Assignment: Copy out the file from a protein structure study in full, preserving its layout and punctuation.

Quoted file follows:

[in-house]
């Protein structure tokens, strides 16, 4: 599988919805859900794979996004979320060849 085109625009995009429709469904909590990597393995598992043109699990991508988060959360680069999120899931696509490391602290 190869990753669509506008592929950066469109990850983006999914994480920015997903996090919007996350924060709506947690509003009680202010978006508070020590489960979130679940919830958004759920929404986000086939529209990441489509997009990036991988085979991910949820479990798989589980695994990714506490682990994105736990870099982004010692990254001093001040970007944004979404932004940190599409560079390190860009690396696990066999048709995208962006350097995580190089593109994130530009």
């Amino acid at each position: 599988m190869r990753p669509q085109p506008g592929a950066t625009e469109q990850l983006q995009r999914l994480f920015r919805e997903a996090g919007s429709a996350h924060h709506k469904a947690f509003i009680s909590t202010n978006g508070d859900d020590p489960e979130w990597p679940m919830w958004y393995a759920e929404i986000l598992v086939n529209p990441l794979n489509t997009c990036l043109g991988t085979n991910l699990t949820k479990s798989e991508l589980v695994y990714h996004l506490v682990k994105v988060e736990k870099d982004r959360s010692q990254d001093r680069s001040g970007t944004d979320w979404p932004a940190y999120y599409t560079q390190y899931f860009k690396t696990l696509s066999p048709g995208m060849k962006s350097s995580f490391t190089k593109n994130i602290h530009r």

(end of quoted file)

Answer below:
[in-house]
């Protein structure tokens, strides 16, 4: 599988919805859900794979996004979320060849 085109625009995009429709469904909590990597393995598992043109699990991508988060959360680069999120899931696509490391602290 190869990753669509506008592929950066469109990850983006999914994480920015997903996090919007996350924060709506947690509003009680202010978006508070020590489960979130679940919830958004759920929404986000086939529209990441489509997009990036991988085979991910949820479990798989589980695994990714506490682990994105736990870099982004010692990254001093001040970007944004979404932004940190599409560079390190860009690396696990066999048709995208962006350097995580190089593109994130530009």
């Amino acid at each position: 599988m190869r990753p669509q085109p506008g592929a950066t625009e469109q990850l983006q995009r999914l994480f920015r919805e997903a996090g919007s429709a996350h924060h709506k469904a947690f509003i009680s909590t202010n978006g508070d859900d020590p489960e979130w990597p679940m919830w958004y393995a759920e929404i986000l598992v086939n529209p990441l794979n489509t997009c990036l043109g991988t085979n991910l699990t949820k479990s798989e991508l589980v695994y990714h996004l506490v682990k994105v988060e736990k870099d982004r959360s010692q990254d001093r680069s001040g970007t944004d979320w979404p932004a940190y999120y599409t560079q390190y899931f860009k690396t696990l696509s066999p048709g995208m060849k962006s350097s995580f490391t190089k593109n994130i602290h530009r």